I wanted to have four or six children until I realized how much of my heart one child took. Then I knew I couldn’t have more than two. So how is my heart going to hold 72? I don’t know.

Do I still have it in me to care so deeply for all my charges? Will I still care whose parents are divorcing, who forgets their meds, who needs extra non-verbal reminders, who needs more time on tasks, who needs extra reassurance, who needs lunch money, who needs a winter coat…AND who needs me to send in a check for yearbook or lunch, who needs poster board for a project, who needs more pencils or glue sticks, who has a field trip and wants me to attend, who has a test and needs that napkin of encouraging words in his lunch box…

I love both so much. I want to do it right for them all. But right now, I’m afraid that I’ll hurt the ones who matter most.

Oh my heart, oh my soul, oh my mind…God be with me.


Embracing the bittersweet

Fridays are ‘mommy days’. The other days are Omie and Ena days, the grandmas’ days. Fridays are the days that mommy picks D up from preschool because I don’t work on Fridays…this year.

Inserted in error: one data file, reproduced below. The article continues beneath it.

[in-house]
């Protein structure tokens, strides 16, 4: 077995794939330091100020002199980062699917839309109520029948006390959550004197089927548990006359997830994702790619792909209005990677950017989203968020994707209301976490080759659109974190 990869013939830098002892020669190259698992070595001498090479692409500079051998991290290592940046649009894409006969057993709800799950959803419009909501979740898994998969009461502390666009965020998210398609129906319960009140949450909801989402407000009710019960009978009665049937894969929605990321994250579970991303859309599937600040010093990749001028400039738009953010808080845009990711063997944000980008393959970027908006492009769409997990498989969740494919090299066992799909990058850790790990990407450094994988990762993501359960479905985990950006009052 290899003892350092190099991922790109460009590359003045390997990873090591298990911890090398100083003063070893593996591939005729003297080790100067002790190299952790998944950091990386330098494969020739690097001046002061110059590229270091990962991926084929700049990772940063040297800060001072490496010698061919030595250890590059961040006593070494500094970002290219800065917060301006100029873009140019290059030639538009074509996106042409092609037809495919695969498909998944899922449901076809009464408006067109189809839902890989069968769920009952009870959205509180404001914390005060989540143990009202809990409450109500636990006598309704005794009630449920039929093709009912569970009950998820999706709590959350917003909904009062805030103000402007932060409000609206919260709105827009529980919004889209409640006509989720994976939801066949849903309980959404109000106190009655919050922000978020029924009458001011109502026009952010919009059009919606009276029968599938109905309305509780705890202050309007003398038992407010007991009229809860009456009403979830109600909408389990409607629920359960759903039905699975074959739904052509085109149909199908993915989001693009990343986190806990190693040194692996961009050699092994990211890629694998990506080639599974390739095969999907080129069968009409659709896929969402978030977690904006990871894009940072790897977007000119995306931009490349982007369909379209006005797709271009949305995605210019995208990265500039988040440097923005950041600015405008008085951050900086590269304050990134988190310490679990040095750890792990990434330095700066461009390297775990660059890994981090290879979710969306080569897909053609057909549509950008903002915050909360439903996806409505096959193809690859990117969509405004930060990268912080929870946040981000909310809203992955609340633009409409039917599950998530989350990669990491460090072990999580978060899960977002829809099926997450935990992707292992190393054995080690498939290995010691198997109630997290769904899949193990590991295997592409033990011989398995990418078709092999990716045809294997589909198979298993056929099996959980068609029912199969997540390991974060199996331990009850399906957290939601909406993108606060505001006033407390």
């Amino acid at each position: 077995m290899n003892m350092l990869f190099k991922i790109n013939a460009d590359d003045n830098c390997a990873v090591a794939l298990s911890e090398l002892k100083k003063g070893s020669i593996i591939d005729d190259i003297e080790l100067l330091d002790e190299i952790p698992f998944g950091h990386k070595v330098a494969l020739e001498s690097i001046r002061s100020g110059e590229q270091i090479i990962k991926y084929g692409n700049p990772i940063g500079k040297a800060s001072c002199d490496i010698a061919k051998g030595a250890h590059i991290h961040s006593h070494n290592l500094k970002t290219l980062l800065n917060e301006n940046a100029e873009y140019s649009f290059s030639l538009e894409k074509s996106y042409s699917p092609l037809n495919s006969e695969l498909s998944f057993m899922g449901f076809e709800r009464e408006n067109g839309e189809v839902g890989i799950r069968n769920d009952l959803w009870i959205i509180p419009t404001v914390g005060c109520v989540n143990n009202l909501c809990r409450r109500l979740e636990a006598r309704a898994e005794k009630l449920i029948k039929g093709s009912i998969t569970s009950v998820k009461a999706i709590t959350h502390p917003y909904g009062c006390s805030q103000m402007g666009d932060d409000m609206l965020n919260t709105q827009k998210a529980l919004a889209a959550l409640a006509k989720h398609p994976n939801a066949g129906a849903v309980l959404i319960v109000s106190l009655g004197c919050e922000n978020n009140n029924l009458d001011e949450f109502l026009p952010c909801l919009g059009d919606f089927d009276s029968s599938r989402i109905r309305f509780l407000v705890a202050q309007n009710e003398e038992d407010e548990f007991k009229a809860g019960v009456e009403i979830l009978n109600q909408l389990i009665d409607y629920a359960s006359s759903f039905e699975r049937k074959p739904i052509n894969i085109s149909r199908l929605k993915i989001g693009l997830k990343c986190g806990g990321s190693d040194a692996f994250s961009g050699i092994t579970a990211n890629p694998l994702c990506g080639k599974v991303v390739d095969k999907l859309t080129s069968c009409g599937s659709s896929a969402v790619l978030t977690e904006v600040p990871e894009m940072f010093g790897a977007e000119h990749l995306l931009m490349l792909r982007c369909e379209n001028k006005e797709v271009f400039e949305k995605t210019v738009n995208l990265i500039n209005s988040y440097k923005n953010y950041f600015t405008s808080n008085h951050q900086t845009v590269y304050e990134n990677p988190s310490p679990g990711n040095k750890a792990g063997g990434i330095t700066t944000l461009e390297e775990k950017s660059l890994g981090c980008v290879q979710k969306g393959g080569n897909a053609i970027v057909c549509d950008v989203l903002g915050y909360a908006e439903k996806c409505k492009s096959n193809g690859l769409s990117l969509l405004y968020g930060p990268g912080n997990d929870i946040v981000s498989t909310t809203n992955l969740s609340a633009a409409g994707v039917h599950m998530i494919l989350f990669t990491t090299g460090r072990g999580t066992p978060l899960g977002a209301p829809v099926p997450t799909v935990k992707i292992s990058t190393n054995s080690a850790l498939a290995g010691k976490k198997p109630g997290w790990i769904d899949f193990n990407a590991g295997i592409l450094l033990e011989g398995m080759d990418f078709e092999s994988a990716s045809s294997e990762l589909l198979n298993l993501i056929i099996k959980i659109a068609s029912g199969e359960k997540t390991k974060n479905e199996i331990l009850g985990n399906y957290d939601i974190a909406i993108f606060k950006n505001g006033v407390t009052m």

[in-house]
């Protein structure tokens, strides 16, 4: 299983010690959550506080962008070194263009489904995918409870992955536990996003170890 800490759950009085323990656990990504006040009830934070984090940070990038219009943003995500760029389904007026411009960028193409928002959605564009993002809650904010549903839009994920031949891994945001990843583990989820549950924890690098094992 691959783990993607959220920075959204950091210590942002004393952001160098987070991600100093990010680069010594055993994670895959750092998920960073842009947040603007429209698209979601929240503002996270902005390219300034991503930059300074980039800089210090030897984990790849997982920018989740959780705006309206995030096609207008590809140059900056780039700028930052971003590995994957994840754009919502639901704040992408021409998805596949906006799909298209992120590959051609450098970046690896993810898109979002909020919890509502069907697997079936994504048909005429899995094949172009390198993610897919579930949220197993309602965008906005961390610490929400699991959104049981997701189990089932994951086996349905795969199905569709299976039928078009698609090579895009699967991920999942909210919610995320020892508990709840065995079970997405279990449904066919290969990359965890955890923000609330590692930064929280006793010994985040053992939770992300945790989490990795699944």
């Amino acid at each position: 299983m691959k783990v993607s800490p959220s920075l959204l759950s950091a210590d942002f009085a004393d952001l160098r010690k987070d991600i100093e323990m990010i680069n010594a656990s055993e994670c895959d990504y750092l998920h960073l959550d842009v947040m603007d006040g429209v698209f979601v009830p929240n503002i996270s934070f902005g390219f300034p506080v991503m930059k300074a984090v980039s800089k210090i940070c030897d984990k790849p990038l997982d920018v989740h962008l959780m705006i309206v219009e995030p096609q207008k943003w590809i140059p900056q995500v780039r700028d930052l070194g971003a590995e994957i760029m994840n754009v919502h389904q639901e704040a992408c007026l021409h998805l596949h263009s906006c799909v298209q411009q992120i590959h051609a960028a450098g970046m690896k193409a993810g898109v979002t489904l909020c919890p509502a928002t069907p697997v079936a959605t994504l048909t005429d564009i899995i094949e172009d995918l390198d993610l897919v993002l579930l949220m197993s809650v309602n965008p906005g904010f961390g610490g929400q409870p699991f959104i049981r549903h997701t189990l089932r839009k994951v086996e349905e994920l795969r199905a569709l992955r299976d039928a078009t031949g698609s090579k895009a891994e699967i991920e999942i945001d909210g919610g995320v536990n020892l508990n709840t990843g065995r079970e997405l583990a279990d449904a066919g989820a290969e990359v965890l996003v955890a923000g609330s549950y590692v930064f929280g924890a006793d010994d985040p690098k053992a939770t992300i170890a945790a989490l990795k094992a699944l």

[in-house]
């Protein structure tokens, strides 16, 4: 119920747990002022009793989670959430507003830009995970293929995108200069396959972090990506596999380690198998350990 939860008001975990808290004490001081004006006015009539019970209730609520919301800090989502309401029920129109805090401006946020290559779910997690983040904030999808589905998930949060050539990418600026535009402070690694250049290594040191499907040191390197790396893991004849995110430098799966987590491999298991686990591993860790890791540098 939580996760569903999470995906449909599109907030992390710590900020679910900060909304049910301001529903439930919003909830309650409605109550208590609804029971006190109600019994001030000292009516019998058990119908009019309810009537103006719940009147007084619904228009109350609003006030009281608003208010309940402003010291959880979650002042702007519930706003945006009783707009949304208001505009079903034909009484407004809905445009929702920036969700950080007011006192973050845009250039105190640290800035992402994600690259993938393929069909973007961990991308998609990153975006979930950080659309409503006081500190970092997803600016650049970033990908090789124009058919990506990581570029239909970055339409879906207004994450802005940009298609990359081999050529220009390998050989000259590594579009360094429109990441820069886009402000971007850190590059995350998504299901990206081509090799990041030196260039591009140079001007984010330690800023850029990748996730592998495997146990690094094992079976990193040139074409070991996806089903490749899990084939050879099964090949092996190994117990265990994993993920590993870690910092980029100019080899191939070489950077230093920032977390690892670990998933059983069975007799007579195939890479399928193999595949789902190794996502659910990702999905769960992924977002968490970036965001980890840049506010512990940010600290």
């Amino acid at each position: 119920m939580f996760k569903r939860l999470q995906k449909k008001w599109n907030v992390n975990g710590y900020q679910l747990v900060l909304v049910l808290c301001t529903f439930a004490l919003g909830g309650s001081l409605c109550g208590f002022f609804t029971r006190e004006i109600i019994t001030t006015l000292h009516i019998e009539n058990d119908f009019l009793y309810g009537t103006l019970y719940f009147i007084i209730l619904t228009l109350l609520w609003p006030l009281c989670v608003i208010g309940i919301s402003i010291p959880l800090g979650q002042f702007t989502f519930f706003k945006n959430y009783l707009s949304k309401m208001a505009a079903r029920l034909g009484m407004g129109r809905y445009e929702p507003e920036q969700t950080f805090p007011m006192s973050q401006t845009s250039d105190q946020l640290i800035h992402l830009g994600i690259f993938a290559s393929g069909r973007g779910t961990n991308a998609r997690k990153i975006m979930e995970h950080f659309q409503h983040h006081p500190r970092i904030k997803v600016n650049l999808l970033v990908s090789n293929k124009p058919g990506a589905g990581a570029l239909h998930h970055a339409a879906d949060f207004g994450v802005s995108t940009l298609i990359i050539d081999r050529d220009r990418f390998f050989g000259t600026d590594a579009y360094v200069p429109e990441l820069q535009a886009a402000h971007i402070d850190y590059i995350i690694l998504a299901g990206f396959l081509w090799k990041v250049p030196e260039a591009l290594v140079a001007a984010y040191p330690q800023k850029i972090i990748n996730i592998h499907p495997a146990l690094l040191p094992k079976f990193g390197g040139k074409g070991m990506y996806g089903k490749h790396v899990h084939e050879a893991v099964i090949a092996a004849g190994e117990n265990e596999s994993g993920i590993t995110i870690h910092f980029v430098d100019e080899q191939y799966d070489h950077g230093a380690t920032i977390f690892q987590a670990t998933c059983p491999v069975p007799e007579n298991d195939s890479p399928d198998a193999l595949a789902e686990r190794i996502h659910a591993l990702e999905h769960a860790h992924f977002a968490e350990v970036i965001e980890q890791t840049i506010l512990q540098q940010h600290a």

IMG_1443Most Friday afternoons involve play dough creations, art sessions, baby doll mothering, bubble blowing, or marathon book readings. But this afternoon, we were both tired. Between allergies and some unexpected emotional upheavals this week, Friday was going to be a ‘napternoon’.

We cuddled in bed and I read two hilarious books (reviews forthcoming) and we almost decided not to nap. But I yawned, and she rubbed her eyes and we knew. She cuddled into her pink cat quilt, and I rolled into the other bed in her room, and we closed our eyes.IMG_4421

I opened my eyes a few minutes later to see if she was truly asleep, and she was. Two middle fingers in her mouth, little line of drool starting to form, breathing softly and rhythmically. The pristine blue spring sky and the soft green leaves celebrated new life outside her window. But inside, something was ending. ‘Mommy days’ on Fridays were almost over.

In four weeks, she’ll graduate from preschool, and  (hopefully) I’ll be employed with a full time job for next year. I try not to get weepy about things like this with my kids. I spent most of my youth weeping about my own transitions. But this one gets to me. The bittersweetness of it. And i let myself wallow.

Times are a-changing. She is no longer a baby. She loves school. She’s a little knowledge sponge. She’s so ready for the next thing. I’m so ready for my next thing. I’m restless and ready and admittedly, I’ve just been biding my time this year. IMG_3016